Many ways to contributes

There are many ways to contribute to MPTCP in general:

  • Reporting bugs
  • Testing the development version
  • Talking about it on social media, mailing lists, conferences, etc.
  • Sending supportive messages to other contributors
  • Helping new users on different platforms: mailing lists, IRC, external services
  • Asking to enable it by default on services (servers) and devices
  • Adding native MPTCP support in apps (or asking app developers to add native MPTCP support)
  • Improving this website
  • Improving mptcpd, and tools used to configure MPTCP, e.g. IPRoute2, NetworkManager, etc.
  • Sponsoring the maintainers (e.g. on GitHub for Matt)
  • etc.

And of course, contributing to the Linux kernel itself, see below.

Kernel development

This part is for kernel developers: modifying MPTCP in the Upstream Linux kernel. Patches with new features and bug fixes are of course welcome.

Testing the modifications

It is easy to build the kernel, the dependences, and start a VM thanks to MPTCP Upstream Virtme Docker. With just one command, you can get a prompt from a VM using the modified kernel or run the whole test suite. For more details, please see this page from our wiki.

Any push to a fork of the mptcp_net-next repository on GitHub will trigger the CI: look at the Actions tab in the fork repository to follow the progress, and show the results.

Patches are shared on the mailing list


Like many kernel subsystems, patches can be sent to the assigned mailing list (, and not via Pull Requests on GitHub. The idea is not to restrict access to people who have a GitHub account, and to have a decentralized system.

It is easy with b4

Sending patches by email is not difficult, no more than setting up a GitHub account, with the verification of the email address, a new SSH key, etc.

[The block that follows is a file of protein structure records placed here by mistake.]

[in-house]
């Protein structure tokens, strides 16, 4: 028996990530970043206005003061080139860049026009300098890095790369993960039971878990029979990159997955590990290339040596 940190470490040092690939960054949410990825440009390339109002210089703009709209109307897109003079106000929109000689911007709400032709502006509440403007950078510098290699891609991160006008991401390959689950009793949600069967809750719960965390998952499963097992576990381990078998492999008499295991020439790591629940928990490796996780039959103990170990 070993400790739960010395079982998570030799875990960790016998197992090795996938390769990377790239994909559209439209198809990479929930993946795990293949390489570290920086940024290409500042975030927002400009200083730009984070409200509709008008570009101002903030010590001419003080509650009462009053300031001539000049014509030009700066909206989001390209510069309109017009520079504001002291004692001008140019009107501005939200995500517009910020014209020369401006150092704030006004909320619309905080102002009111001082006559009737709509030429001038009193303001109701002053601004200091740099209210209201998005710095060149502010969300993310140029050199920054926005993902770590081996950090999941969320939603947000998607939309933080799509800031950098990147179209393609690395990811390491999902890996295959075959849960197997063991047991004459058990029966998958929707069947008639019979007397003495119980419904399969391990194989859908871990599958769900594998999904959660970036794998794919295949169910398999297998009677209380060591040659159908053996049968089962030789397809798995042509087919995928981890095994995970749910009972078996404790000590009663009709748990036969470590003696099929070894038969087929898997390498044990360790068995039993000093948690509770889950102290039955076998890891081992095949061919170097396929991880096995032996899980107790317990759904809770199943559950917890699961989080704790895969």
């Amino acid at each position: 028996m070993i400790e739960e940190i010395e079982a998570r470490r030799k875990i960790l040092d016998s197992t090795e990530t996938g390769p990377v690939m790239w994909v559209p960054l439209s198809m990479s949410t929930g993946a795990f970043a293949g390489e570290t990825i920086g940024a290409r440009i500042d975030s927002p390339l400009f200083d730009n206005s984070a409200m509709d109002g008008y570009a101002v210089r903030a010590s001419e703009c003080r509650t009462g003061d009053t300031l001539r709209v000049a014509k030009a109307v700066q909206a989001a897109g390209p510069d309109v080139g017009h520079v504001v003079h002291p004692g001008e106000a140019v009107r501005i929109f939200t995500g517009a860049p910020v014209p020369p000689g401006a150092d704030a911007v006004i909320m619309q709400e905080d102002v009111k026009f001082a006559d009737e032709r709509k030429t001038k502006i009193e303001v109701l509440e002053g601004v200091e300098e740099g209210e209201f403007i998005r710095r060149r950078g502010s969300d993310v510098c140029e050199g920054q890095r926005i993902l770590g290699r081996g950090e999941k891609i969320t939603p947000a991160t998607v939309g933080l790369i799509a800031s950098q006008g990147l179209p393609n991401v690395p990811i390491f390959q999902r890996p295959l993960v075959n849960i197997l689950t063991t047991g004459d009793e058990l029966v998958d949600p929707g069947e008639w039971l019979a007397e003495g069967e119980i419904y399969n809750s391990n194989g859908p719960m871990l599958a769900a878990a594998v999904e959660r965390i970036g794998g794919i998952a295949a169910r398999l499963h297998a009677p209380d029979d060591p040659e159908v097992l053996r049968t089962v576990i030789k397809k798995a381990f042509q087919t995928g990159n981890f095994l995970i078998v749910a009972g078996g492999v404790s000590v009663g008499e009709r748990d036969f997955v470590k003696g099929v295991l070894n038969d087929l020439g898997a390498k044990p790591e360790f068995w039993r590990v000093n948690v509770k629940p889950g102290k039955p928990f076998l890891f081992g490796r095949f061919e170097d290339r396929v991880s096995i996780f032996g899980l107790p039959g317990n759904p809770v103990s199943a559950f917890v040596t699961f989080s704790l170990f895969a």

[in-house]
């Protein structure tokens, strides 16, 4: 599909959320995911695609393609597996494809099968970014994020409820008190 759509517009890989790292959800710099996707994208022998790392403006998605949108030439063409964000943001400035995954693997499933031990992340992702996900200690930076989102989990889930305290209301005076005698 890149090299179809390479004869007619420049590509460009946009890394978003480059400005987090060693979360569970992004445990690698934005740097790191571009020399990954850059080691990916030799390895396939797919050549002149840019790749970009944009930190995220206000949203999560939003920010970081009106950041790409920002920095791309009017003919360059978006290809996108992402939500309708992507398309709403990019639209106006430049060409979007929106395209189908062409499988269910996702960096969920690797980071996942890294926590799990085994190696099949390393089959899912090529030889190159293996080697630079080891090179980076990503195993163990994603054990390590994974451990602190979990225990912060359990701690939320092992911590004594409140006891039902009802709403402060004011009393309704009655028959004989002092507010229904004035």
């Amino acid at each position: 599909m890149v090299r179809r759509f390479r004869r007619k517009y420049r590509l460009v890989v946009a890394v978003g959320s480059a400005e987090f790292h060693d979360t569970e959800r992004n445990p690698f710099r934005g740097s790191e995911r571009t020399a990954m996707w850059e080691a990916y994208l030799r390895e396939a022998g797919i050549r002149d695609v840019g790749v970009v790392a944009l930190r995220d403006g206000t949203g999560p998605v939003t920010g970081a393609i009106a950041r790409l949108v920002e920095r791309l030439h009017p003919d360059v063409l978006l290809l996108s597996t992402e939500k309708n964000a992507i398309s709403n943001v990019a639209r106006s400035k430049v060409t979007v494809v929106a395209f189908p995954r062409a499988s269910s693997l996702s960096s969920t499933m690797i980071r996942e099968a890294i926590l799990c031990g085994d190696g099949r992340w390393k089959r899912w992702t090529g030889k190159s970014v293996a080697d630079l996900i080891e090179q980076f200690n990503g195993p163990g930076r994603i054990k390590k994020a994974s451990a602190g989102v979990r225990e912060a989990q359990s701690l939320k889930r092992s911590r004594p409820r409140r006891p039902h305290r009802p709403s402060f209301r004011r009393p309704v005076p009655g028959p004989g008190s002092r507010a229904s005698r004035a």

To help with this task, we recommend using b4. After having installed it, you need to either:


The workflow is then easy: use b4 prep to create a new branch, and b4 send to send your patches by email.

In short, once b4 has been installed and configured, the workflow looks like:

git switch export # or export-net for fixes
b4 prep -n <new branch name>
# edit your code
git add -p && git commit -s
./scripts/ -g HEAD ## check the output, fix issues with 'git commit --amend'
b4 prep --edit-cover # if you have more than one patch
b4 send --reflect # check if the mails you sent to yourself are OK
b4 send

Once sent, the patches will be tested by our CI. A report will then be posted on Patchwork. See the CI page on our wiki for more details.

Commit messages

Please always include the reason why a patch is needed: we can easily list the modifications by looking at the patch itself (diff), but understanding why a modification has been done, why it has been done this way and not another one, etc. is important context for reviewers and future maintenance. This information should appear in the commit message.

For more details, please check the kernel doc page.

Do not hesitate to look at the Git history to get some examples.

Code style

It is the same as the guidance for Netdev, see their FAQ for more details.


  • Designate your patch for a specific tree - [PATCH mptcp-net] or [PATCH mptcp-next], see the Patch prefixes page for more details.
  • For fixes, the Fixes: tag is required, regardless of the tree.
  • Don’t post large series (> 15 patches), break them up.
  • Don’t repost your patches within one 24h period.
  • Reverse Xmas tree for the variable declaration (from longest to shortest lines).
  • Use, e.g. ./scripts/ -g HEAD
  • Use shellcheck for the Shell scripts.
  • Keep the same style as the surrounding code.